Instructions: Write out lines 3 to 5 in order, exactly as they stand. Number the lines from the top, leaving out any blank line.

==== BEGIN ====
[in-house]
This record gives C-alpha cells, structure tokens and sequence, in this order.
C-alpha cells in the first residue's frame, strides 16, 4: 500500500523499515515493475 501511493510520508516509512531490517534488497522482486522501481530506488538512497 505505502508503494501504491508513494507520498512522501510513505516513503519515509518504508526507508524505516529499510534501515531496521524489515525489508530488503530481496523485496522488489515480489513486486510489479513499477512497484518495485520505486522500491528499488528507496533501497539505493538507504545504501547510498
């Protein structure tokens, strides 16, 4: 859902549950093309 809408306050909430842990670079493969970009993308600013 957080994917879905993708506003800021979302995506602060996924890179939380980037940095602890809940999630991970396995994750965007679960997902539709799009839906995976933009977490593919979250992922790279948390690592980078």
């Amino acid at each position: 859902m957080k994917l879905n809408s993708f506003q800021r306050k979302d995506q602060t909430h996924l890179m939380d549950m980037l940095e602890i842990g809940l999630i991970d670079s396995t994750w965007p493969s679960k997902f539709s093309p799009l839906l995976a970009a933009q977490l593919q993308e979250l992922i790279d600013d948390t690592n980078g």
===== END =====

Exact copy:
C-alpha cells in the first residue's frame, strides 16, 4: 500500500523499515515493475 501511493510520508516509512531490517534488497522482486522501481530506488538512497 505505502508503494501504491508513494507520498512522501510513505516513503519515509518504508526507508524505516529499510534501515531496521524489515525489508530488503530481496523485496522488489515480489513486486510489479513499477512497484518495485520505486522500491528499488528507496533501497539505493538507504545504501547510498
């Protein structure tokens, strides 16, 4: 859902549950093309 809408306050909430842990670079493969970009993308600013 957080994917879905993708506003800021979302995506602060996924890179939380980037940095602890809940999630991970396995994750965007679960997902539709799009839906995976933009977490593919979250992922790279948390690592980078």
């Amino acid at each position: 859902m957080k994917l879905n809408s993708f506003q800021r306050k979302d995506q602060t909430h996924l890179m939380d549950m980037l940095e602890i842990g809940l999630i991970d670079s396995t994750w965007p493969s679960k997902f539709s093309p799009l839906l995976a970009a933009q977490l593919q993308e979250l992922i790279d600013d948390t690592n980078g």